In other words, Section 215 orders were indeed helpful. Those orders were used "to support other investigative requests, develop investigative leads, and corroborate other information."

Why didn't the media emphasize this part of the report? It's because the Edward Snowden narrative about the NSA has been accepted by a gullible media, eager to believe he is a whistleblower, not a traitor.

Here's something else the media did NOT report from the DOJ report:

"...agents and attorneys told us that Section 215 authority continues to be a valuable investigative tool. Agents said they relied on Section 215 authority when companies would not voluntarily produce the material sought by the FBI and when the material was not available through other investigative authorities."

The DOJ Inspector General refers to a report from the National Security Division of the Justice Department that included declarations from former NSA director Keith Alexander and former FBI director Robert Mueller asserting that the metadata obtained under the Patriot Act "addresses a critical, threshold issue for the Government's efforts to detect and prevent terrorist acts affecting the national security" by identifying terrorists and their associates. Their report said the metadata provides information about the activities of terrorists and their associates that is not available from other sources such as NSA's signal intelligence collection under Executive Order 12333. As such, Section 215 metadata collection "helps fill these foreign intelligence gaps" and allows the NSA to provide the FBI with information about contacts between U.S. telephone numbers and individuals believed to be associated with terrorist organizations. These leads or tips to the FBI 'can act as an early warning of possible domestic terrorist activity.'"

The report adds, "According to Director Alexander's declaration, the NSA tipped [redacted] telephone numbers to the FBI between May 2006 and May 2009. The report also stated that the FBI opened 27 full investigations between May 2006 and the end of 2008 'based, at least in part' on Section 215 metadata tips. Director Mueller's declaration described as examples four such cases."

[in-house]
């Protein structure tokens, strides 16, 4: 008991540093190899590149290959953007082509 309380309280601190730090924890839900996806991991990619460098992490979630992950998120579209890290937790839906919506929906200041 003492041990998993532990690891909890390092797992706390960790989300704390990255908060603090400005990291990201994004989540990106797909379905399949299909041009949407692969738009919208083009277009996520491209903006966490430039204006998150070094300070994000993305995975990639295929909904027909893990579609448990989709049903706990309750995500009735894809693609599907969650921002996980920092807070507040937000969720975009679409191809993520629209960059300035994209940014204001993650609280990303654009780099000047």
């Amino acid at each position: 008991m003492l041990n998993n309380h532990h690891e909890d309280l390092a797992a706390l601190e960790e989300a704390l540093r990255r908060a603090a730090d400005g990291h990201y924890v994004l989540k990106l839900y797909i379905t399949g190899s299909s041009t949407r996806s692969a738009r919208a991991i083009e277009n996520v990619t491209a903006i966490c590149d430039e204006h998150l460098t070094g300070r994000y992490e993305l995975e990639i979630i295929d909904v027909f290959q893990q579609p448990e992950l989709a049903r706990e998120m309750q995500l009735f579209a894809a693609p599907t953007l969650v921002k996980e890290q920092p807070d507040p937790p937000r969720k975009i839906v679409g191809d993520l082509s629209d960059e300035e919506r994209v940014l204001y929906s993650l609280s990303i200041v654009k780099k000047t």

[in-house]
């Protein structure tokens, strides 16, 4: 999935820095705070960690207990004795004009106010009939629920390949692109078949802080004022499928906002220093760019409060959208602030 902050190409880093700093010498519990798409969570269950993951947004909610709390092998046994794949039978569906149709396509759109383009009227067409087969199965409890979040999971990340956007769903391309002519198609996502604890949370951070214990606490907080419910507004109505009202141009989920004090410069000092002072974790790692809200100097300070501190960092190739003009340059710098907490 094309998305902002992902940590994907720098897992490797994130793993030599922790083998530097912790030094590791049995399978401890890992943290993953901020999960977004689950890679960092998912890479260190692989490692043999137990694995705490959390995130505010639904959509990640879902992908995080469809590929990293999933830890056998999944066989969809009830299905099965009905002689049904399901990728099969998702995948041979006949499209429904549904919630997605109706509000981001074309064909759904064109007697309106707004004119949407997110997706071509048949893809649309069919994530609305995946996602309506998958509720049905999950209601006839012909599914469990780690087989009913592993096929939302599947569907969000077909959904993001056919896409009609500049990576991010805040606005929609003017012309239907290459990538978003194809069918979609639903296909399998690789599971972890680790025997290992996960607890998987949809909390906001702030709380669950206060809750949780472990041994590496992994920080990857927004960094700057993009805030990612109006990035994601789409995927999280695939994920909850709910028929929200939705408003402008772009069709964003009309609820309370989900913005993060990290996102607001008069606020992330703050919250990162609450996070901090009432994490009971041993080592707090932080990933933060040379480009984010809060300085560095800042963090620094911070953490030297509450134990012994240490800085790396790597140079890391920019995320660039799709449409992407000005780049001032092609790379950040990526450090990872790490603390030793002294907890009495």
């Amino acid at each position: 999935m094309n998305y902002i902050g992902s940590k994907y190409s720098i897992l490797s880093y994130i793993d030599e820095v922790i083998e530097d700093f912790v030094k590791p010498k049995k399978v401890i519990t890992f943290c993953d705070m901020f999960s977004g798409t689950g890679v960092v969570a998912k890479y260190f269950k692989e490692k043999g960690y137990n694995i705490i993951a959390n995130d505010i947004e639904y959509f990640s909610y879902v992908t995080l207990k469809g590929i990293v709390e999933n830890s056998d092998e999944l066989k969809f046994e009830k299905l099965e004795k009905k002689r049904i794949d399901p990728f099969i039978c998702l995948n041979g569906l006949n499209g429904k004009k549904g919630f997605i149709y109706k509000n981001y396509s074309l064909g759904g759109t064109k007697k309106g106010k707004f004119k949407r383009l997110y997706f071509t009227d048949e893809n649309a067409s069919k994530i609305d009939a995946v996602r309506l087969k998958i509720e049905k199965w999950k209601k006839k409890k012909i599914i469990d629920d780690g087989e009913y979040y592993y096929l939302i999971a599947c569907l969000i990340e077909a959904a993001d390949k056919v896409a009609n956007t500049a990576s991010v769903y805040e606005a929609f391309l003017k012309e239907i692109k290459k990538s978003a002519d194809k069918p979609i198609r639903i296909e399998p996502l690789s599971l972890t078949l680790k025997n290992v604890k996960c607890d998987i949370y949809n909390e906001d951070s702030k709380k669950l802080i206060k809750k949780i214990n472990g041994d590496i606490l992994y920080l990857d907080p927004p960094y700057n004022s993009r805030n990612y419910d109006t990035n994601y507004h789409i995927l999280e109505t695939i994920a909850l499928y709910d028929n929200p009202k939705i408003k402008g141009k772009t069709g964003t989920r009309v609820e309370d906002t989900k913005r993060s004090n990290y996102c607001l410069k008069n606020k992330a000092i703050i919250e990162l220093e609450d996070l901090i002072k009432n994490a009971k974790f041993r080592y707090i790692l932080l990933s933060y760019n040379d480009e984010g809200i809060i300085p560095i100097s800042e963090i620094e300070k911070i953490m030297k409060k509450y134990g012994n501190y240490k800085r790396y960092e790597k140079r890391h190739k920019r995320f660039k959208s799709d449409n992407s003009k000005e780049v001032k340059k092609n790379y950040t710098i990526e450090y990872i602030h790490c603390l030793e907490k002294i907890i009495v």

While linking terrorists to their contacts inside the United States is a sensitive matter that involves questions of legality and constitutionality, Speight, the former NSA executive, says that every NSA collection program is thoroughly vetted through a very stringent in-house General Counsel and Inspector General. The programs also go through equally stringent review by the Department of Defense, Department of Justice, judges on the FISA Court, House and Senate oversight committees and the Director of National Intelligence. While a court did rule that some of the NSA programs conducted under the Patriot Act were technically illegal, others have a different opinion, making the ruling more of a difference of legal opinion at this point rather than a declaration of law, he notes.

Although the NSA's assistance to the FBI has been subject to erroneous coverage by the media, Speight points out that the NSA's primary mission is combat support for the U.S. Armed Forces based abroad. He suggests that these successes have not gotten significant media attention because of the nature of the operations, noting, "How often have terrorist groups in foreign countries – the real target of the NSA – been taken down? How often has it identified threats, pinpointed financing and/or accomplices? How many times has it exposed the complicity of foreign governments? How many IEDs were shut down (they are usually triggered by cell phones) or how many bomb makers were targeted and killed or apprehended? By doing this, how has the NSA helped prevent embryonic terrorist attack plans?"

Taking the side of the NSA is former U.S. Ambassador to the U.N. John Bolton, whose new group, the Foundation for American Security & Freedom, argues that without the NSA "we are vulnerable and blind," and that "It's time to reject scare-mongering political attacks against the NSA." Bolton's group has launched radio ads asserting that Section 215 of the Patriot Act "provides a critical element in the war on terror."

© Cliff Kincaid


The views expressed by RenewAmerica columnists are their own and do not necessarily reflect the position of RenewAmerica or its affiliates.